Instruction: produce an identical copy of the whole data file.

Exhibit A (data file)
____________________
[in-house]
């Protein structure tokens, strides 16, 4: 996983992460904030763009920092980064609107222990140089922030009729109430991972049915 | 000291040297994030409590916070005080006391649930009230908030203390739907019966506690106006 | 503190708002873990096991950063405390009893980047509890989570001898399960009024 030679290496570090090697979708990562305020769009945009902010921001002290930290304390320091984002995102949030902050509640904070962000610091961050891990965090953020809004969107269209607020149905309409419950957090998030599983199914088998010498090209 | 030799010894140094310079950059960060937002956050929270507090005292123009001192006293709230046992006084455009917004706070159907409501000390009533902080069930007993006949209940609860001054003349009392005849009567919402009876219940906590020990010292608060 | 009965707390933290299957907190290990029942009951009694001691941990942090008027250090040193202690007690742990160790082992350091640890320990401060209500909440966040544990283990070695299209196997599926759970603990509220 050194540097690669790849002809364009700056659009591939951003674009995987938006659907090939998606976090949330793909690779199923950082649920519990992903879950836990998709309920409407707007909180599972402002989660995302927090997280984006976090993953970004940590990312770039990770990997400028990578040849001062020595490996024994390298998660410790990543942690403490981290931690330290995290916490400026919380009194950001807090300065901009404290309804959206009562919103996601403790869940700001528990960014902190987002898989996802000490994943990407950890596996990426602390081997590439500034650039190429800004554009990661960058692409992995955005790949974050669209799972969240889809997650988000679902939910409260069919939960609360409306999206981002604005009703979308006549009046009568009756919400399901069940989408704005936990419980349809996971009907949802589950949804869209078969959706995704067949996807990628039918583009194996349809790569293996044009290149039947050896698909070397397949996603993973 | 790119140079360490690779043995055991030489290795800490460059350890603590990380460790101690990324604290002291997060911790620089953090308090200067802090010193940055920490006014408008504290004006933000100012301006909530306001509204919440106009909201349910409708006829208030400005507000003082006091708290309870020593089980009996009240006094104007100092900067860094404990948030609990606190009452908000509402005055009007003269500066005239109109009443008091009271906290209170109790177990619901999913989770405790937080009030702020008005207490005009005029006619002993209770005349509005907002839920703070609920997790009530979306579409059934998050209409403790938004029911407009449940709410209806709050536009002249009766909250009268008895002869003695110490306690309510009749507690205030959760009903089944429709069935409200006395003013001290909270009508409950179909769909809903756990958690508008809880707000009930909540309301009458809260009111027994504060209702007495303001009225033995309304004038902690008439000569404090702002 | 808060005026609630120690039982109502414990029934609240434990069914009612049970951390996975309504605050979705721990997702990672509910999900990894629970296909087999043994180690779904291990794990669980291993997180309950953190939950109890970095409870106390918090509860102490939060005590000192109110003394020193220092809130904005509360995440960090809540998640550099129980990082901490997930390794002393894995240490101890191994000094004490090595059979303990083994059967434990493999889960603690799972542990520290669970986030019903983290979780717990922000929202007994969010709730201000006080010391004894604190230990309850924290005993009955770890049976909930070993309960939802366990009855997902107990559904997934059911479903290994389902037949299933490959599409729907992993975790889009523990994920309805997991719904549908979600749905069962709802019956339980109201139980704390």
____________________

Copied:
[in-house]
């Protein structure tokens, strides 16, 4: 996983992460904030763009920092980064609107222990140089922030009729109430991972049915 | 000291040297994030409590916070005080006391649930009230908030203390739907019966506690106006 | 503190708002873990096991950063405390009893980047509890989570001898399960009024 030679290496570090090697979708990562305020769009945009902010921001002290930290304390320091984002995102949030902050509640904070962000610091961050891990965090953020809004969107269209607020149905309409419950957090998030599983199914088998010498090209 | 030799010894140094310079950059960060937002956050929270507090005292123009001192006293709230046992006084455009917004706070159907409501000390009533902080069930007993006949209940609860001054003349009392005849009567919402009876219940906590020990010292608060 | 009965707390933290299957907190290990029942009951009694001691941990942090008027250090040193202690007690742990160790082992350091640890320990401060209500909440966040544990283990070695299209196997599926759970603990509220 050194540097690669790849002809364009700056659009591939951003674009995987938006659907090939998606976090949330793909690779199923950082649920519990992903879950836990998709309920409407707007909180599972402002989660995302927090997280984006976090993953970004940590990312770039990770990997400028990578040849001062020595490996024994390298998660410790990543942690403490981290931690330290995290916490400026919380009194950001807090300065901009404290309804959206009562919103996601403790869940700001528990960014902190987002898989996802000490994943990407950890596996990426602390081997590439500034650039190429800004554009990661960058692409992995955005790949974050669209799972969240889809997650988000679902939910409260069919939960609360409306999206981002604005009703979308006549009046009568009756919400399901069940989408704005936990419980349809996971009907949802589950949804869209078969959706995704067949996807990628039918583009194996349809790569293996044009290149039947050896698909070397397949996603993973 | 790119140079360490690779043995055991030489290795800490460059350890603590990380460790101690990324604290002291997060911790620089953090308090200067802090010193940055920490006014408008504290004006933000100012301006909530306001509204919440106009909201349910409708006829208030400005507000003082006091708290309870020593089980009996009240006094104007100092900067860094404990948030609990606190009452908000509402005055009007003269500066005239109109009443008091009271906290209170109790177990619901999913989770405790937080009030702020008005207490005009005029006619002993209770005349509005907002839920703070609920997790009530979306579409059934998050209409403790938004029911407009449940709410209806709050536009002249009766909250009268008895002869003695110490306690309510009749507690205030959760009903089944429709069935409200006395003013001290909270009508409950179909769909809903756990958690508008809880707000009930909540309301009458809260009111027994504060209702007495303001009225033995309304004038902690008439000569404090702002 | 808060005026609630120690039982109502414990029934609240434990069914009612049970951390996975309504605050979705721990997702990672509910999900990894629970296909087999043994180690779904291990794990669980291993997180309950953190939950109890970095409870106390918090509860102490939060005590000192109110003394020193220092809130904005509360995440960090809540998640550099129980990082901490997930390794002393894995240490101890191994000094004490090595059979303990083994059967434990493999889960603690799972542990520290669970986030019903983290979780717990922000929202007994969010709730201000006080010391004894604190230990309850924290005993009955770890049976909930070993309960939802366990009855997902107990559904997934059911479903290994389902037949299933490959599409729907992993975790889009523990994920309805997991719904549908979600749905069962709802019956339980109201139980704390």